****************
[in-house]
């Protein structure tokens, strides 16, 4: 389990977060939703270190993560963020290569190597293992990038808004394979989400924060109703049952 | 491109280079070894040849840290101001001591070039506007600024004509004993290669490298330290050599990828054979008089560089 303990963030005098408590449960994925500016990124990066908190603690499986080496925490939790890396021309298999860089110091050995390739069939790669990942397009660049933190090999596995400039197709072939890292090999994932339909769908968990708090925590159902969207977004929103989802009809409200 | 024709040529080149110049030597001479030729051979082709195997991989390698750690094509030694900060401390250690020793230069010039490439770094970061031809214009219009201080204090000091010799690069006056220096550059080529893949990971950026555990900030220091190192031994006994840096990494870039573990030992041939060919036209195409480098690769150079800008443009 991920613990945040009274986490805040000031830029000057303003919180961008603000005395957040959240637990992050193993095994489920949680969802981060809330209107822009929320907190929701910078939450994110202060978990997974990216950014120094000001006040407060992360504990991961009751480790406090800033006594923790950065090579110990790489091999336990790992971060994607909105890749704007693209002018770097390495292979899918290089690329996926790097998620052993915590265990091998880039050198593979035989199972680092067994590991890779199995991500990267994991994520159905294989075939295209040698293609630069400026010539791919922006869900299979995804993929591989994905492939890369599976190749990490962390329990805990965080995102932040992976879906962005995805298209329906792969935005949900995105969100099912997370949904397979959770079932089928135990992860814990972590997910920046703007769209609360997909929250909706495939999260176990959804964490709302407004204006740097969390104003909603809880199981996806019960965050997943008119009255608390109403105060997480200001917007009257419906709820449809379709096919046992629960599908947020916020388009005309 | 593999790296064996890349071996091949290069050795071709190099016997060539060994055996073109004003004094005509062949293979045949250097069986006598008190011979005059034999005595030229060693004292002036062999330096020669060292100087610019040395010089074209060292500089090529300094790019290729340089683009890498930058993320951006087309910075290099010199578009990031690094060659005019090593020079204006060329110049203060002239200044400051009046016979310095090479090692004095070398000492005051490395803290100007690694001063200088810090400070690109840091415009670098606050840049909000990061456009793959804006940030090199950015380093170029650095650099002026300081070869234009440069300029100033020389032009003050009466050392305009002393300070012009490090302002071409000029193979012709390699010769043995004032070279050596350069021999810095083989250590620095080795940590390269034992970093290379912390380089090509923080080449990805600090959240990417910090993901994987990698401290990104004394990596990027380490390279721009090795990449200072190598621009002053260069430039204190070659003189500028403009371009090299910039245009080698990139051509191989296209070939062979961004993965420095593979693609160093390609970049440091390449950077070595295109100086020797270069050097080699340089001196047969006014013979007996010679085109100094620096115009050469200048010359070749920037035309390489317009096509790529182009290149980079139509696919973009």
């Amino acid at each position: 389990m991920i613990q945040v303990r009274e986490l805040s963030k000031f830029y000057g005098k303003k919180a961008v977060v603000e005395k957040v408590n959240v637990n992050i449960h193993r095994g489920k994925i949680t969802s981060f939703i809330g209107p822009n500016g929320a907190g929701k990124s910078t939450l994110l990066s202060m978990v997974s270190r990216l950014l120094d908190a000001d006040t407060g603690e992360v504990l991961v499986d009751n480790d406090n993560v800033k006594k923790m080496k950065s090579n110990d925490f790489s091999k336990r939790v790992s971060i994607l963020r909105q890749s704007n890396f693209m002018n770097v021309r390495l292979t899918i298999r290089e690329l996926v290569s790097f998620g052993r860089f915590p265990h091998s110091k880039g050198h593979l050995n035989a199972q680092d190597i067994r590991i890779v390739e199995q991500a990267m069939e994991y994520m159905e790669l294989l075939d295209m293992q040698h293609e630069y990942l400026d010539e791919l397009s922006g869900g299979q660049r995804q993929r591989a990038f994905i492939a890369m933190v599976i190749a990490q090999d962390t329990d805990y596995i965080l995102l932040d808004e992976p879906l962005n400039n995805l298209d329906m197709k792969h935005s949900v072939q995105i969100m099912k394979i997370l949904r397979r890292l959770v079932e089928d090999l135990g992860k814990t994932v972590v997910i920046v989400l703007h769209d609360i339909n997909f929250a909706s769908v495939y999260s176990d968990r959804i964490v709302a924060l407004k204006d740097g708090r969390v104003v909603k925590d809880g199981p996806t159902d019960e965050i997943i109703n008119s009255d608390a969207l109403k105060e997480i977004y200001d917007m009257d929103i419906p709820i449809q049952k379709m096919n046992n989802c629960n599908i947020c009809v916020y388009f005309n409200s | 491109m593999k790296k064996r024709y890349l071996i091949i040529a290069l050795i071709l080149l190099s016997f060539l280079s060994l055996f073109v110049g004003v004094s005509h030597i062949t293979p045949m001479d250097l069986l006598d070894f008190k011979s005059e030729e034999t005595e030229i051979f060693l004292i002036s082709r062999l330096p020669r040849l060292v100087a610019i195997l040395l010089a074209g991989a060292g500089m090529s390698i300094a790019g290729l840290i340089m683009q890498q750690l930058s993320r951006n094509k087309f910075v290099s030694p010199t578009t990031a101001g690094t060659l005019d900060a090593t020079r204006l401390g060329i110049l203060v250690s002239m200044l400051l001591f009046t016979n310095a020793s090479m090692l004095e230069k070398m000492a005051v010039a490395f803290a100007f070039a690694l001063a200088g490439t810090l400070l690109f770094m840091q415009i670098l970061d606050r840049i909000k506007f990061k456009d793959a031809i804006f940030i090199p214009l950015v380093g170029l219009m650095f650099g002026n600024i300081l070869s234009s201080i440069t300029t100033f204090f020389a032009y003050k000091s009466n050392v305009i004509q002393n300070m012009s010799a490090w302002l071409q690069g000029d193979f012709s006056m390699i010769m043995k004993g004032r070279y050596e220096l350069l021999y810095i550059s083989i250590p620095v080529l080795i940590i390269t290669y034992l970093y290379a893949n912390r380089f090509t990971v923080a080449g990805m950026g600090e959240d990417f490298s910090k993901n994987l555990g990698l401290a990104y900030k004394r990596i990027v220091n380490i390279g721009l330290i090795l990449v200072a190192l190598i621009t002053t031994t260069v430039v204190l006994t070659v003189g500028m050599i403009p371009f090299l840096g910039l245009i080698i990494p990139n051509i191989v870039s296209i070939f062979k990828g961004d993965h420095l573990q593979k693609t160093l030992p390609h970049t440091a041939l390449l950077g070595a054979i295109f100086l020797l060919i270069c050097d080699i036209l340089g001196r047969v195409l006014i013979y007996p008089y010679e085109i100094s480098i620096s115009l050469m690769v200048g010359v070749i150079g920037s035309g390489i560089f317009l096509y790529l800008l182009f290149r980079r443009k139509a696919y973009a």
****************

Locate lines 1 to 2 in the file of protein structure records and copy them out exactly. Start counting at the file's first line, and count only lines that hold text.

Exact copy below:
[in-house]
């Protein structure tokens, strides 16, 4: 389990977060939703270190993560963020290569190597293992990038808004394979989400924060109703049952 | 491109280079070894040849840290101001001591070039506007600024004509004993290669490298330290050599990828054979008089560089 303990963030005098408590449960994925500016990124990066908190603690499986080496925490939790890396021309298999860089110091050995390739069939790669990942397009660049933190090999596995400039197709072939890292090999994932339909769908968990708090925590159902969207977004929103989802009809409200 | 024709040529080149110049030597001479030729051979082709195997991989390698750690094509030694900060401390250690020793230069010039490439770094970061031809214009219009201080204090000091010799690069006056220096550059080529893949990971950026555990900030220091190192031994006994840096990494870039573990030992041939060919036209195409480098690769150079800008443009 991920613990945040009274986490805040000031830029000057303003919180961008603000005395957040959240637990992050193993095994489920949680969802981060809330209107822009929320907190929701910078939450994110202060978990997974990216950014120094000001006040407060992360504990991961009751480790406090800033006594923790950065090579110990790489091999336990790992971060994607909105890749704007693209002018770097390495292979899918290089690329996926790097998620052993915590265990091998880039050198593979035989199972680092067994590991890779199995991500990267994991994520159905294989075939295209040698293609630069400026010539791919922006869900299979995804993929591989994905492939890369599976190749990490962390329990805990965080995102932040992976879906962005995805298209329906792969935005949900995105969100099912997370949904397979959770079932089928135990992860814990972590997910920046703007769209609360997909929250909706495939999260176990959804964490709302407004204006740097969390104003909603809880199981996806019960965050997943008119009255608390109403105060997480200001917007009257419906709820449809379709096919046992629960599908947020916020388009005309 | 593999790296064996890349071996091949290069050795071709190099016997060539060994055996073109004003004094005509062949293979045949250097069986006598008190011979005059034999005595030229060693004292002036062999330096020669060292100087610019040395010089074209060292500089090529300094790019290729340089683009890498930058993320951006087309910075290099010199578009990031690094060659005019090593020079204006060329110049203060002239200044400051009046016979310095090479090692004095070398000492005051490395803290100007690694001063200088810090400070690109840091415009670098606050840049909000990061456009793959804006940030090199950015380093170029650095650099002026300081070869234009440069300029100033020389032009003050009466050392305009002393300070012009490090302002071409000029193979012709390699010769043995004032070279050596350069021999810095083989250590620095080795940590390269034992970093290379912390380089090509923080080449990805600090959240990417910090993901994987990698401290990104004394990596990027380490390279721009090795990449200072190598621009002053260069430039204190070659003189500028403009371009090299910039245009080698990139051509191989296209070939062979961004993965420095593979693609160093390609970049440091390449950077070595295109100086020797270069050097080699340089001196047969006014013979007996010679085109100094620096115009050469200048010359070749920037035309390489317009096509790529182009290149980079139509696919973009």